Yes, indeed in 2016 a GP has indeed been given tools for dealing with “the non-compliant avoiders” by the state body supposedly helping people with diabetes who see fit to boast about it.
Diabetes Australia’s language position statement was published in 2011. It is a particularly well-considered and helpful document in my opinion. What I particularly like about it is the way it delves beneath the words to examine what the choice of particular words displays about underlying attitudes.
Use of the terms ‘(non-)compliant’, ‘(non-)adherent’ is particularly problematic. Such terms characterise the individual as cooperative or uncooperative, especially when used as adjectives to describe
the person rather than the behaviour. Using these labels can mean opportunities are lost to ask relevant questions, develop collaborative goals,
tailor treatment regimens and make referrals that actively support the person to manage his or her diabetes. Attempts to increase ‘compliance’ and ‘adherence’ generally involve persuading the person with diabetes to change his or her behaviour to fit the health professional’s agenda Diabetes Australia’s 2011 Language Position Statement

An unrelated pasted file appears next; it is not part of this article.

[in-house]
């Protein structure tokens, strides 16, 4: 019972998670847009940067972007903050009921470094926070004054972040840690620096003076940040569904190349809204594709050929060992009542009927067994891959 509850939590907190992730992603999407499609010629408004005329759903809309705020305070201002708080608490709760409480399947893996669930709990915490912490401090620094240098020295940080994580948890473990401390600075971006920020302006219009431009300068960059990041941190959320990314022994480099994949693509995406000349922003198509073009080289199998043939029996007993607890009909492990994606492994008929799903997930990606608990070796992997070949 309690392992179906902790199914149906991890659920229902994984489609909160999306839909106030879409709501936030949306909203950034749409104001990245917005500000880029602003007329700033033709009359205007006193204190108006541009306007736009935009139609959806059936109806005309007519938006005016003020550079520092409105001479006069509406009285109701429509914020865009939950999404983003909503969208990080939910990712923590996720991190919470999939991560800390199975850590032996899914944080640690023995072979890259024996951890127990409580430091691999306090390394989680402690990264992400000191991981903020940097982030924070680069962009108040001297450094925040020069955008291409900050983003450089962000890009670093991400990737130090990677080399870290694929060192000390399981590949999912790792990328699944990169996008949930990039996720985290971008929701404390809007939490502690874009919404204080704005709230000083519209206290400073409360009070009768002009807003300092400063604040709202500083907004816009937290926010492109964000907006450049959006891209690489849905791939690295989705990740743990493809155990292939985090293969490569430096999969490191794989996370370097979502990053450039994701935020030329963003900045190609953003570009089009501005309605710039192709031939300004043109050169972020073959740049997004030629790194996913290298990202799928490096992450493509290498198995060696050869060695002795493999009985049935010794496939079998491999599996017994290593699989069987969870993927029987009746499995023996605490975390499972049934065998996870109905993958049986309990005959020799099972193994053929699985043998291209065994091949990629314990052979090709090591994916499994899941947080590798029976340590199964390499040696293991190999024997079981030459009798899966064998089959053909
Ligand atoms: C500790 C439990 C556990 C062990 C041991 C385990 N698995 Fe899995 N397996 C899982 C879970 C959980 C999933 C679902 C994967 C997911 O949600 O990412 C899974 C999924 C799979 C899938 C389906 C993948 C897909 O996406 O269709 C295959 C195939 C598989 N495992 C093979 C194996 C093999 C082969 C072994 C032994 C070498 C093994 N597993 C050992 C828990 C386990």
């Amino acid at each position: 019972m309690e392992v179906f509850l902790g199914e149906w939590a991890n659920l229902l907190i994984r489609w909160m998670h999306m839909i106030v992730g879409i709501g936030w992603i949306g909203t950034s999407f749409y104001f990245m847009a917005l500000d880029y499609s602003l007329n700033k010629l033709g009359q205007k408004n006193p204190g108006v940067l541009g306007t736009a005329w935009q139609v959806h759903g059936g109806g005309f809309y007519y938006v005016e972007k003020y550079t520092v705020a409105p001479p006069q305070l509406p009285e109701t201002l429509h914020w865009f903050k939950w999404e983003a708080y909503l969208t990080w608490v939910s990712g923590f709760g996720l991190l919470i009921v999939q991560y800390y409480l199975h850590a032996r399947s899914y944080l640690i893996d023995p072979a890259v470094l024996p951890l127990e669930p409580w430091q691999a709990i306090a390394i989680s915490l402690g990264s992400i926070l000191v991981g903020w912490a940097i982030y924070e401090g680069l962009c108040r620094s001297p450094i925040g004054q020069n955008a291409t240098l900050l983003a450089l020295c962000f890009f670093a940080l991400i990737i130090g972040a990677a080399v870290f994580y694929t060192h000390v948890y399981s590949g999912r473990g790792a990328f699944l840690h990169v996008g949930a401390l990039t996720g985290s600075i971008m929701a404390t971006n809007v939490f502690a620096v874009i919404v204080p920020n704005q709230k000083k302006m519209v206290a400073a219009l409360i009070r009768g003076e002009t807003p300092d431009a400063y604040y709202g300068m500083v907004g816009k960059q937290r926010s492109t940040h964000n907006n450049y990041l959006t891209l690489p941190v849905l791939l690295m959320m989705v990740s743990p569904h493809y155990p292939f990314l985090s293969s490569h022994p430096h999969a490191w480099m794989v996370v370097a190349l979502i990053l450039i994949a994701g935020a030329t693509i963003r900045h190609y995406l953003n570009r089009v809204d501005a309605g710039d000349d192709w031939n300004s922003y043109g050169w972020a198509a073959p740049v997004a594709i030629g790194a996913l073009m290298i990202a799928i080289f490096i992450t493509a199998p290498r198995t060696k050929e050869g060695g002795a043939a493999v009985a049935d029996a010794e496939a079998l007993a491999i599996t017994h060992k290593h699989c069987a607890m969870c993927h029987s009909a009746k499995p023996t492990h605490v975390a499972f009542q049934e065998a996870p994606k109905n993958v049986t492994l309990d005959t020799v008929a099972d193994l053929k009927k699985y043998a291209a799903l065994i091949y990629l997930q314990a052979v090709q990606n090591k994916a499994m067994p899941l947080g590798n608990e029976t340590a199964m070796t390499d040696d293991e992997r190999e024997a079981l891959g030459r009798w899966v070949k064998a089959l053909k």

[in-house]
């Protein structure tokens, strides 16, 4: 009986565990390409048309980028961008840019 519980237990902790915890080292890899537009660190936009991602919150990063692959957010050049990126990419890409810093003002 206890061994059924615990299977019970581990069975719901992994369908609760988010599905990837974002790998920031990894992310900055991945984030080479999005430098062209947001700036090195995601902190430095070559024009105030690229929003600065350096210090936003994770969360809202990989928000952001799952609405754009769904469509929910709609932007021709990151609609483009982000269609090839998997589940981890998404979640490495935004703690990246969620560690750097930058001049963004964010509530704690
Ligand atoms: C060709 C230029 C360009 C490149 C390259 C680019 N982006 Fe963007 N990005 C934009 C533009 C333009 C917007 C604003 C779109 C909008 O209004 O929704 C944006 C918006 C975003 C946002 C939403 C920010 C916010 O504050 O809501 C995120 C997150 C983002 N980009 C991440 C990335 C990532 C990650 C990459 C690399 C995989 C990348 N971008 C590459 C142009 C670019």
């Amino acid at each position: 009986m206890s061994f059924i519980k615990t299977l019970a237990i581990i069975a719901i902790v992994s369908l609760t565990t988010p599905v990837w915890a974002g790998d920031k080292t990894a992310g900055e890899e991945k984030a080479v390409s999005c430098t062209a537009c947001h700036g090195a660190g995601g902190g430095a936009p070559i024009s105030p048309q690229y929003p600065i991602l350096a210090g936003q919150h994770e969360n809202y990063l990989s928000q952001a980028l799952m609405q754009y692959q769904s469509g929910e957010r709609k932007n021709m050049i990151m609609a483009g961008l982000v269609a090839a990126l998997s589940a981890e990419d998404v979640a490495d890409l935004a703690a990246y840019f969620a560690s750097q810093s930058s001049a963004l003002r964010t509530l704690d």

Not only has a General Practitioner come out of DNSW’s training talking about “non-compliant avoiders” but DNSW are, boasting about it and giving medical professionals “tools” for dealing with these people. How very sad it is that Diabetes NSW is promoting the use of the very language deemed inappropriate (for very good reasons) by the national body’s position statement.
Sad days indeed for those of us with diabetes who have to interact with such attitudes!